2.2.3 Anonymity of International Civil Service



3Practices of Member States that Erode the Independence of International Secretariats and Their Staff
 1 Breaches by States of igo  s Privileges and Immunities
 1 . 1 Breaches of  igo  s’ Inviolability of Premises, Documents, Archives, Communications, and Vehicles

 1 . 2 Refusal to Recognise Jurisdictional Immunity
 1.2.1 Jurisdictional Immunity Limited by Treaty

 1.2.2 The Right to Have Access to Court

 1.2.3 Absolute versus Restrictive Jurisdictional Immunities


 1 . 3 Taxing  igo  s


 2 Breaches by States of Privileges and Immunities of International Civil Servants
 2 . 1 Violations of Functional Immunity

 2 . 2 Restrictions and Conditions for Recruiting Personnel
 2.2.1 Refusal to Grant Agrément

 2.2.2 Declarations of Persona Non Grata

 2.2.3 Refusal to Issue Immigration Papers


 2 . 3 Attempts to Tax International Civil Servants


 3 Actions by States that Undermine the Neutrality and Impartiality of International Civil Service
 3.1 Interference in Personnel Management
 3.1.1 Involvement Permitted under Written Rules or Procedures

 3.1.2 Informal Interference


3. 2 Secondment


4Practices of International Organisations that Erode the Independence of International Secretariats and Their Staff
 1 Acts and Omissions that Weaken Privileges and Immunities of igo  s
1.1 Acts and Omissions of  igo  s that Undermine Their Jurisdictional Immunity
 1.1.1 Failure to Establish Adequate Internal Dispute Resolution Mechanisms

 1.1.2 Activities Not Authorised by Constitutive Instrument


 1 .2 Acts and Omissions of  igo  s that Undermine Their Fiscal Privileges


 2 Acts and Omissions of igo  s that Undermine Privileges and Immunities of International Civil Servants
2.1 Failure to Assert Privileges and Immunities of Staff

 2.2 Omissions to Take Prompt and Decisive Action against Staff Members Who Commit Misconduct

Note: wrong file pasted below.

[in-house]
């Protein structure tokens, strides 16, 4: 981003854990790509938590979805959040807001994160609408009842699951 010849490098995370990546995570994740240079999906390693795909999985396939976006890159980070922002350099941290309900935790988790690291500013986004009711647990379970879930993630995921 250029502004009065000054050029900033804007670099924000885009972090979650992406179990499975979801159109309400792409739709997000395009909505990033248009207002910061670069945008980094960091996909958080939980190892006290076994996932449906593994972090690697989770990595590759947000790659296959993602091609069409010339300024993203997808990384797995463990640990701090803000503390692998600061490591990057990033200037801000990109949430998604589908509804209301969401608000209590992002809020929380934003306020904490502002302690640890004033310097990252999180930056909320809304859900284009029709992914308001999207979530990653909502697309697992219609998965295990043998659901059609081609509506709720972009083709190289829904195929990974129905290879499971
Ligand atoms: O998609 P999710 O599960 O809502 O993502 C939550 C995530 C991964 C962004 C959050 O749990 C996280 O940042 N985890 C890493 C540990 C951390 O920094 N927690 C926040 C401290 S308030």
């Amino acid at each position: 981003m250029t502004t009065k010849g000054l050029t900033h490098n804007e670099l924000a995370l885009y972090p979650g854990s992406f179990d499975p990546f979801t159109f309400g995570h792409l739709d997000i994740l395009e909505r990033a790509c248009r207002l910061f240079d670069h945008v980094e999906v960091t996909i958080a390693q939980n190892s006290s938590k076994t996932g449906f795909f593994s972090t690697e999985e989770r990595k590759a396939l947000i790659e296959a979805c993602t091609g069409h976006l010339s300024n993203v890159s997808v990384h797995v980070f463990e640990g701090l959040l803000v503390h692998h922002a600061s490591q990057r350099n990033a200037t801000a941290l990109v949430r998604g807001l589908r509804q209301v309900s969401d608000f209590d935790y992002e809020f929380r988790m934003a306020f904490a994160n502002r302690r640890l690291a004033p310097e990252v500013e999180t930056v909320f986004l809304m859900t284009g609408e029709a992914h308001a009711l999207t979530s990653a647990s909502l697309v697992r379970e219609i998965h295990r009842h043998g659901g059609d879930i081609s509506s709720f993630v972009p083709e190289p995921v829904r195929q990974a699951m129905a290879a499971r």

3 Failure by igo  s to Ensure the Independence of Their Staff from Governments of Member States
3.1 Independence from Member States in Decisions Pertaining to Selection and Appointment of Personnel

3. 2 Independence from Member States in Decisions Pertaining to Performance Appraisal

 3 . 3 Independence from Member States in Decisions Pertaining to Separation from Service of Personnel


5Practices of Staff Members that Erode Their Independence and the Independence of International Secretariats
 1 To Whom Do International Civil Servants Owe Obligations?

 2 What Obligations Do International Civil Servants Have vis-à-vis Their igo  s?
 2.1 Obligations Relating to Integrity
 2.1.1 Unethical Conduct by Executive Officials of igo  s

 2.1.2 Large-Scale Fraud and Corruption

 2.1.3 Sexual Exploitation and Abuse


 2.2 Obligations Relating to Loyalty

 2.3 Obligations Relating to Independence

 2.4 Obligations Relating to Impartiality and Neutrality


Conclusion and Recommendations

Bibliography

Index

Academic, practitioners, delegates, international civil servants, international policymakers, international relations and international law students.